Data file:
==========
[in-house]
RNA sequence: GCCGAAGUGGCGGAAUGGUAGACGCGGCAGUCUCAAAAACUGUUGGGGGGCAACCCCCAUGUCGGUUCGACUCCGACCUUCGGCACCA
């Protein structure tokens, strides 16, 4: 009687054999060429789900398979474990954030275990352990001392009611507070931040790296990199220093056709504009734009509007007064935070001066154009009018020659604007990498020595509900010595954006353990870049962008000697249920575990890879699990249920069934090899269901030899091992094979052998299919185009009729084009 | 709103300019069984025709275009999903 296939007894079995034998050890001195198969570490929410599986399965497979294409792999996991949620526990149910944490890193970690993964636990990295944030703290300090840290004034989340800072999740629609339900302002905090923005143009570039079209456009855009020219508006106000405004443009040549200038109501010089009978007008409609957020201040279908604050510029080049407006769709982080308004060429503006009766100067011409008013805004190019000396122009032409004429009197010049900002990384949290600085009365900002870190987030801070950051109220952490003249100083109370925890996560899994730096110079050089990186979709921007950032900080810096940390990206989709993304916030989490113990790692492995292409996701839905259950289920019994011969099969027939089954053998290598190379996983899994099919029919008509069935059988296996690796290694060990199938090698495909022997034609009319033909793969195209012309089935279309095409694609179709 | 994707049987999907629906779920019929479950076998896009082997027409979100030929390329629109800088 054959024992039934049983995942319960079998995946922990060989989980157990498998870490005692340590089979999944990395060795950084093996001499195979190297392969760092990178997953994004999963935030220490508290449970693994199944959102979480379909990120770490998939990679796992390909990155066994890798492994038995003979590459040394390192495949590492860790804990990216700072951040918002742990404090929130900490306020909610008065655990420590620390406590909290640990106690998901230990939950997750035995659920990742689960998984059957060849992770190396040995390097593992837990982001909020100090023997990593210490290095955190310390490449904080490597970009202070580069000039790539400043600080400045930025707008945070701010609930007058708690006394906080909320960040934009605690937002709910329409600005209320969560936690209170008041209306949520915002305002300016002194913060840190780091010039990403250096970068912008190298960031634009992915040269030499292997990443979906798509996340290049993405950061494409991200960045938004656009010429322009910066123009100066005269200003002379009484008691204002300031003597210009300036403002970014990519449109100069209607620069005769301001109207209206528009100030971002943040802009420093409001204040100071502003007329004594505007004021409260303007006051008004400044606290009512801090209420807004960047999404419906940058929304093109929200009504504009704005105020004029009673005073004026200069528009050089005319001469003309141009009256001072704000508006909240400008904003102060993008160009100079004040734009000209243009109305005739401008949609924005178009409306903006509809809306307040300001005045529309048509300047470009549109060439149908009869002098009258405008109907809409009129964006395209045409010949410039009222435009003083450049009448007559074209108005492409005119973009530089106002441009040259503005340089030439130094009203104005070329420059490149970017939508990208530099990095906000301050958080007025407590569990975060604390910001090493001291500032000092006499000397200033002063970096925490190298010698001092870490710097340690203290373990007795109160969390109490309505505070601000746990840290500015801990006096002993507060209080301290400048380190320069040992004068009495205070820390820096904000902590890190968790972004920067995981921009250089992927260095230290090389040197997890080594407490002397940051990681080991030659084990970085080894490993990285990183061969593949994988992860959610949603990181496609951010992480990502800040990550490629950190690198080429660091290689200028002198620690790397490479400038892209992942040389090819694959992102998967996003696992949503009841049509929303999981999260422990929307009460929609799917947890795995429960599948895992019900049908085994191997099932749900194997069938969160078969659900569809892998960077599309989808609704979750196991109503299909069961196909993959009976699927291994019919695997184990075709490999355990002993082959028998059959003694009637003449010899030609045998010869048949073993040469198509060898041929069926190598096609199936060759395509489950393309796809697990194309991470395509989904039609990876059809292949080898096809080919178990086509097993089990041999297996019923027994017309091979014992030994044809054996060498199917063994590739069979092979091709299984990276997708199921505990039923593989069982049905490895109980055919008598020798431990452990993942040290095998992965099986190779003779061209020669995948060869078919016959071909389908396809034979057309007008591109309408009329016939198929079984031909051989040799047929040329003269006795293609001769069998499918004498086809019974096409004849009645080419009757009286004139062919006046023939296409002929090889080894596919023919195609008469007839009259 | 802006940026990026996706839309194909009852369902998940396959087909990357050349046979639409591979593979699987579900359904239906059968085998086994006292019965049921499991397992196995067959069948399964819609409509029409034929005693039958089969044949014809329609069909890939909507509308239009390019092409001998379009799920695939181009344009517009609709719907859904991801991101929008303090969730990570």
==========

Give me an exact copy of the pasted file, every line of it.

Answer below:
[in-house]
RNA sequence: GCCGAAGUGGCGGAAUGGUAGACGCGGCAGUCUCAAAAACUGUUGGGGGGCAACCCCCAUGUCGGUUCGACUCCGACCUUCGGCACCA
């Protein structure tokens, strides 16, 4: 009687054999060429789900398979474990954030275990352990001392009611507070931040790296990199220093056709504009734009509007007064935070001066154009009018020659604007990498020595509900010595954006353990870049962008000697249920575990890879699990249920069934090899269901030899091992094979052998299919185009009729084009 | 709103300019069984025709275009999903 296939007894079995034998050890001195198969570490929410599986399965497979294409792999996991949620526990149910944490890193970690993964636990990295944030703290300090840290004034989340800072999740629609339900302002905090923005143009570039079209456009855009020219508006106000405004443009040549200038109501010089009978007008409609957020201040279908604050510029080049407006769709982080308004060429503006009766100067011409008013805004190019000396122009032409004429009197010049900002990384949290600085009365900002870190987030801070950051109220952490003249100083109370925890996560899994730096110079050089990186979709921007950032900080810096940390990206989709993304916030989490113990790692492995292409996701839905259950289920019994011969099969027939089954053998290598190379996983899994099919029919008509069935059988296996690796290694060990199938090698495909022997034609009319033909793969195209012309089935279309095409694609179709 | 994707049987999907629906779920019929479950076998896009082997027409979100030929390329629109800088 054959024992039934049983995942319960079998995946922990060989989980157990498998870490005692340590089979999944990395060795950084093996001499195979190297392969760092990178997953994004999963935030220490508290449970693994199944959102979480379909990120770490998939990679796992390909990155066994890798492994038995003979590459040394390192495949590492860790804990990216700072951040918002742990404090929130900490306020909610008065655990420590620390406590909290640990106690998901230990939950997750035995659920990742689960998984059957060849992770190396040995390097593992837990982001909020100090023997990593210490290095955190310390490449904080490597970009202070580069000039790539400043600080400045930025707008945070701010609930007058708690006394906080909320960040934009605690937002709910329409600005209320969560936690209170008041209306949520915002305002300016002194913060840190780091010039990403250096970068912008190298960031634009992915040269030499292997990443979906798509996340290049993405950061494409991200960045938004656009010429322009910066123009100066005269200003002379009484008691204002300031003597210009300036403002970014990519449109100069209607620069005769301001109207209206528009100030971002943040802009420093409001204040100071502003007329004594505007004021409260303007006051008004400044606290009512801090209420807004960047999404419906940058929304093109929200009504504009704005105020004029009673005073004026200069528009050089005319001469003309141009009256001072704000508006909240400008904003102060993008160009100079004040734009000209243009109305005739401008949609924005178009409306903006509809809306307040300001005045529309048509300047470009549109060439149908009869002098009258405008109907809409009129964006395209045409010949410039009222435009003083450049009448007559074209108005492409005119973009530089106002441009040259503005340089030439130094009203104005070329420059490149970017939508990208530099990095906000301050958080007025407590569990975060604390910001090493001291500032000092006499000397200033002063970096925490190298010698001092870490710097340690203290373990007795109160969390109490309505505070601000746990840290500015801990006096002993507060209080301290400048380190320069040992004068009495205070820390820096904000902590890190968790972004920067995981921009250089992927260095230290090389040197997890080594407490002397940051990681080991030659084990970085080894490993990285990183061969593949994988992860959610949603990181496609951010992480990502800040990550490629950190690198080429660091290689200028002198620690790397490479400038892209992942040389090819694959992102998967996003696992949503009841049509929303999981999260422990929307009460929609799917947890795995429960599948895992019900049908085994191997099932749900194997069938969160078969659900569809892998960077599309989808609704979750196991109503299909069961196909993959009976699927291994019919695997184990075709490999355990002993082959028998059959003694009637003449010899030609045998010869048949073993040469198509060898041929069926190598096609199936060759395509489950393309796809697990194309991470395509989904039609990876059809292949080898096809080919178990086509097993089990041999297996019923027994017309091979014992030994044809054996060498199917063994590739069979092979091709299984990276997708199921505990039923593989069982049905490895109980055919008598020798431990452990993942040290095998992965099986190779003779061209020669995948060869078919016959071909389908396809034979057309007008591109309408009329016939198929079984031909051989040799047929040329003269006795293609001769069998499918004498086809019974096409004849009645080419009757009286004139062919006046023939296409002929090889080894596919023919195609008469007839009259 | 802006940026990026996706839309194909009852369902998940396959087909990357050349046979639409591979593979699987579900359904239906059968085998086994006292019965049921499991397992196995067959069948399964819609409509029409034929005693039958089969044949014809329609069909890939909507509308239009390019092409001998379009799920695939181009344009517009609709719907859904991801991101929008303090969730990570």